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Its High Time We Talk About Women’s Health

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Why is the Female Body treated as a confusing, Mythical Anomaly?

At 11, I stumbled into the toilet with my eyes barely open, when I saw a big red patch on my favourite pyjamas. I pulled my pants down and felt a stream of blood trickling down my legs – while my pants looked like a crime scene. My head was spinning and for a brief moment, I thought I’d die. I managed to call out for my mother, between all that chaos.

When she found me, a bundle of tears, she asked me to clean up and follow her. What ensued was the most awkward conversation I have had with my mother. She told me that I was ‘grown up’ now and that this was ‘dirty blood’ coming out of me. I needn’t worry, I’d get used to it. Needless to say, I scared out of my mind. Why do I need to BLEED to grow up? Will I bleed every day for the rest of my life? Why did my stomach hurt so much? Nobody answered these questions for me, and I was left a confused and scared child.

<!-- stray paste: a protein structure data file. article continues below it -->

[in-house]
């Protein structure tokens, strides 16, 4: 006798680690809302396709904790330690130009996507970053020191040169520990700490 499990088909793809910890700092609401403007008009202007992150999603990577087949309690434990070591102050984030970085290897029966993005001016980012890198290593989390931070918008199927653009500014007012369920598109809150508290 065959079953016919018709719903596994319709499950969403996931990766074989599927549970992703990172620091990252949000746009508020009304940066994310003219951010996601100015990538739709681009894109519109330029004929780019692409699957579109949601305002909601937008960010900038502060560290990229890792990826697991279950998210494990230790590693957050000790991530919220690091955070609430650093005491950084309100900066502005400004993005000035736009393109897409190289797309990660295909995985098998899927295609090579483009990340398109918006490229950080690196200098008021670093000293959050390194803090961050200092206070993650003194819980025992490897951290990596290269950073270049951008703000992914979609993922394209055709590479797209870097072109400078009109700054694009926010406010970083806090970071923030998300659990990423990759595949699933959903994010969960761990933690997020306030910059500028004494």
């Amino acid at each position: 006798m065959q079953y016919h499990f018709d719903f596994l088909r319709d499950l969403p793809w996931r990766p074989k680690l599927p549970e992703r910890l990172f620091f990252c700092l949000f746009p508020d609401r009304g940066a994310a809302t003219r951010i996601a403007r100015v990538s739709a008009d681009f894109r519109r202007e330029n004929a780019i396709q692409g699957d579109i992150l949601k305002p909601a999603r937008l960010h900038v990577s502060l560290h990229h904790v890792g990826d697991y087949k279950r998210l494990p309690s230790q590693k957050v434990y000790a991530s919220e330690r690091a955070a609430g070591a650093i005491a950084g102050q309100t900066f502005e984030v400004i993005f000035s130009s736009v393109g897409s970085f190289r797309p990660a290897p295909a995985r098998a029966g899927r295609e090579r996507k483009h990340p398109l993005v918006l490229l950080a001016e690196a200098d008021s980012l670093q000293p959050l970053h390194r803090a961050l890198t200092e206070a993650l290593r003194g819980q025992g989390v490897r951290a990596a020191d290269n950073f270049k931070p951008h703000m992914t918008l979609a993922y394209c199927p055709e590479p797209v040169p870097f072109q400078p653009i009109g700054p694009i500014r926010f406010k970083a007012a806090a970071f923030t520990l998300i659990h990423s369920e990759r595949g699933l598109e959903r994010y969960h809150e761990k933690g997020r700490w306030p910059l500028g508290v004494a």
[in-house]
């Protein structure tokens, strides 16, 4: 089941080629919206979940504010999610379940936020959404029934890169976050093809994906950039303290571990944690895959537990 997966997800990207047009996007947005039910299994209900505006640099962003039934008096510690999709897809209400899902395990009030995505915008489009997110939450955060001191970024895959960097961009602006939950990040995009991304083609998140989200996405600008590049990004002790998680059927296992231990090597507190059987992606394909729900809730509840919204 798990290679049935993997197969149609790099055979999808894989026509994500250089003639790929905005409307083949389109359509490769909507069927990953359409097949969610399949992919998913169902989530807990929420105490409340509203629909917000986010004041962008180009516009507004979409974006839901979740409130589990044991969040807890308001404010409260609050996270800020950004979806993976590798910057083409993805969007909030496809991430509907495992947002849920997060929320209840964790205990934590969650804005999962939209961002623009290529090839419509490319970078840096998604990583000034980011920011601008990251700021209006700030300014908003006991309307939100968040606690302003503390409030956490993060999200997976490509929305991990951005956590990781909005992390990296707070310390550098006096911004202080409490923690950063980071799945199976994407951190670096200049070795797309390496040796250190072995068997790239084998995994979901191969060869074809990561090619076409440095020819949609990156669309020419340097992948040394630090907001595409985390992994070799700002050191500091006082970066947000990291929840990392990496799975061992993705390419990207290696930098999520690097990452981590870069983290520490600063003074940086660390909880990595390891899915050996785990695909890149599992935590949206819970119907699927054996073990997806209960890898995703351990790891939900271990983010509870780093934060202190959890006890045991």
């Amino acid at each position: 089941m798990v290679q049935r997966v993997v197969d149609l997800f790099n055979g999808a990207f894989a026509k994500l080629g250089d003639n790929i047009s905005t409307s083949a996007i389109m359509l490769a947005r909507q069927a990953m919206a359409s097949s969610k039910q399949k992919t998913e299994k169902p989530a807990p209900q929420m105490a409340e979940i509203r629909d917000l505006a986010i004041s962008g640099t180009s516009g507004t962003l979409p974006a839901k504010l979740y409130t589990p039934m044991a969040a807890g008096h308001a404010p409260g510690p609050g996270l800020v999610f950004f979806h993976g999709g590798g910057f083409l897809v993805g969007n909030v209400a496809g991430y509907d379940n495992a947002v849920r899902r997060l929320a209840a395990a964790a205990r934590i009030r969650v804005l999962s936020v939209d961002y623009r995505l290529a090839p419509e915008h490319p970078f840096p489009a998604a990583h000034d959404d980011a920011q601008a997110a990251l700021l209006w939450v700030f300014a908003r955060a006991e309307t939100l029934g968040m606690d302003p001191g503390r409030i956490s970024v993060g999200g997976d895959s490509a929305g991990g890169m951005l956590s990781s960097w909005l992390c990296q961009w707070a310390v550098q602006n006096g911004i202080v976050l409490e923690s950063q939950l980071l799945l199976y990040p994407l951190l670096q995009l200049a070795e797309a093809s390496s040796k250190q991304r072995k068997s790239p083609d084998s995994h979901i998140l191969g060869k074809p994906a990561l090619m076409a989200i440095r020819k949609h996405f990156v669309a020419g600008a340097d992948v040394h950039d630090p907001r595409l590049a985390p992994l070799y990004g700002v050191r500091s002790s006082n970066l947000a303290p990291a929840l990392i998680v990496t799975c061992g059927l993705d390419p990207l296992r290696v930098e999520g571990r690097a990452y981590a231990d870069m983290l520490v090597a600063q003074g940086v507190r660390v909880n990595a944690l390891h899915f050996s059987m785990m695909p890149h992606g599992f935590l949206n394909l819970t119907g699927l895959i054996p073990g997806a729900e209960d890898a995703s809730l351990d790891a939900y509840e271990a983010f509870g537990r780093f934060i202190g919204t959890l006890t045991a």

Very first Sex Education Class at Catholic Girls School:

At 14, the nuns in my Catholic Girls School lined us up for our very first sex education class. There was a wave of excited giggles and nervous chatters. Right off the bat, we were telling that sex is extremely painful for women and that the only reason for anyone to even have sex is to have a baby. Therefore, if you have sex, a baby is inevitable, and that is why, even after marrying, you should only think of sex for the purpose of reproduction. We were telling that all homosexuals are dirty and that sexual desire was an evil thing. Never mind the real purpose of a sex education class, which was supposing to tell us about genital hygiene and safe sex.